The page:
On top of that, the secret behind this song would be tone. Not tone that you can set on knobs that you can physically touch and twist, but the tone that plays the guitar - your fingers. That's the most important thing, and to control your tone is extremely crucial in approaching this song. Ranging from your bending pitches, to the strength you put in picking the strings.
And yes, in this song, everything matters - pitch harmonics and palm muting will definitely help in improving the feel for this song instead of playing all of the notes clearly. My opinion is that you really listen to the palm muted areas - it really DOES make a difference (in general just about everything you play, really).
The other thing I need to stress about is regarding that bit that I did the bend - tap thing. If I'm not mistaken, generically, you'll need a 24-fret guitar, because you're going to be bending on the 2nd string (b-string), the 22nd fret, and hitting the 20th fret of the 1st string (e-string), and then letting go the bend for the b-string. Although with the cutaway on the Fender American Deluxe, it's still uncomfortable to play something like that on a 22nd fret guitar. If you're fine with it, that's alright. But I felt really uncomfortable playing something like that on my guitar, so I had to substitute it by bending on the 1st string on the 17th fret, and then tapping on the 18th fret, then letting go of the bend.
Since the bend is already a full step, tapping on the 18th fret will give you the tone of the 20th fret. This is common knowledge, but nobody really does it because either it's cosmetic, or they don't know about it. One good way to see how this is utilised would be the guitar solo for Panama by Van Halen. Either that if you think your fingers are a bit too stressed for bend + picking the next few strings, you can use taps to substitute that. Plus it's a very interesting bit because you require accuracy for tapping. But when you bend, and then tap on the note, it's a bit tricky. Practice on this and you'll be just fine.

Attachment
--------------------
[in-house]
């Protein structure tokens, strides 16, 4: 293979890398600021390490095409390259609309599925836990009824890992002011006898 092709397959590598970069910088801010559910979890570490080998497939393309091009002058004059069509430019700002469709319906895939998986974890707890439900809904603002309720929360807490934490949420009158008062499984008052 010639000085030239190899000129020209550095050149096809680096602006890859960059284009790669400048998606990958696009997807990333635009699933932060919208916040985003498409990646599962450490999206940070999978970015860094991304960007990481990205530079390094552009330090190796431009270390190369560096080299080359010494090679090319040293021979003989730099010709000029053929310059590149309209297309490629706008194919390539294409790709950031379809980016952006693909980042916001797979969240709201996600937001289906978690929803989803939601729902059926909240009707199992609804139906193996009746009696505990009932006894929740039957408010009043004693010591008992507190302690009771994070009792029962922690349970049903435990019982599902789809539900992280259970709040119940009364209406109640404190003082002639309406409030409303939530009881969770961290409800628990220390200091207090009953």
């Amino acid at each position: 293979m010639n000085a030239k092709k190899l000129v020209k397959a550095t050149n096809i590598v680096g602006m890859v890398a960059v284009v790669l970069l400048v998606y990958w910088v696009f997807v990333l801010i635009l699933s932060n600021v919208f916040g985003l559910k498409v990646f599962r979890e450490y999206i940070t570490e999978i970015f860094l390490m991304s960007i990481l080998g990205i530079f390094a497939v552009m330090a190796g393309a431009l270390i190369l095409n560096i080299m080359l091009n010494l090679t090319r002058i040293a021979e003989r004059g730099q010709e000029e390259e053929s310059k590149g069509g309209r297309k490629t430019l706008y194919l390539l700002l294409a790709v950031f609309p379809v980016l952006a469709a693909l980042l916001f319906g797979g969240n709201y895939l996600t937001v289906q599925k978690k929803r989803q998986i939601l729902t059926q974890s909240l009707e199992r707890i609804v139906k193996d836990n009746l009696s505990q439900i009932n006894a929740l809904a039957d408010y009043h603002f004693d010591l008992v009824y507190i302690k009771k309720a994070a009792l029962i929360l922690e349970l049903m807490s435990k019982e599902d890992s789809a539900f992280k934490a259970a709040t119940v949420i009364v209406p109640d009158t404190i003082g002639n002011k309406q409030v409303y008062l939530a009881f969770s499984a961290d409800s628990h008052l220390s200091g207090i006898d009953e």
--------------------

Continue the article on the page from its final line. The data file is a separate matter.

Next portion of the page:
The other important thing I would like to stress would be on pitch. My vibratos were messed up in that video because that was the 8th time I played out of 12 continuous takes, I think. Besides vibratos, you're going to be using a lot of bends for this one. The tricky bit would be the half-step bends - and the tap & bend if you're planning to use that technique. I went overboard with the 2nd chorus, and it sounded wrong, but yeah. It shouldn't be that hard if you put in effort and practice.
The other pitch you should pay attention to would be slides. The slides for this song is very far away. The first verse requires you to slide from a B to a G - which are about 8 semitones/frets away from each other. So watch it! Again, pitch!
The other one that's going to be annoying is the Dsus harmonic arpeggio. I was planning to go in further details regarding approaching this song, so that will be further discussed that. A Dsus harmonic arpeggio isn't that hard, you'll figure it out eventually if you know your harmonics well. It would be worse (Like Eric Johnson's Manhattan in G3 '01 - That is by far the MOST insane artificial harmonics being played to my ears!)
This song is in the key of G major, and all of the notes fall in that scale - no modal progressions or anything.
Lastly, have fun with the song. And remember, it's not about the guitars, the pedals, or the amps. It's all in the fingers that you use to play the guitar, so be cautious of what you're playing.
And I'd like to share the official music video to this song - available here.
Thanks again for reading!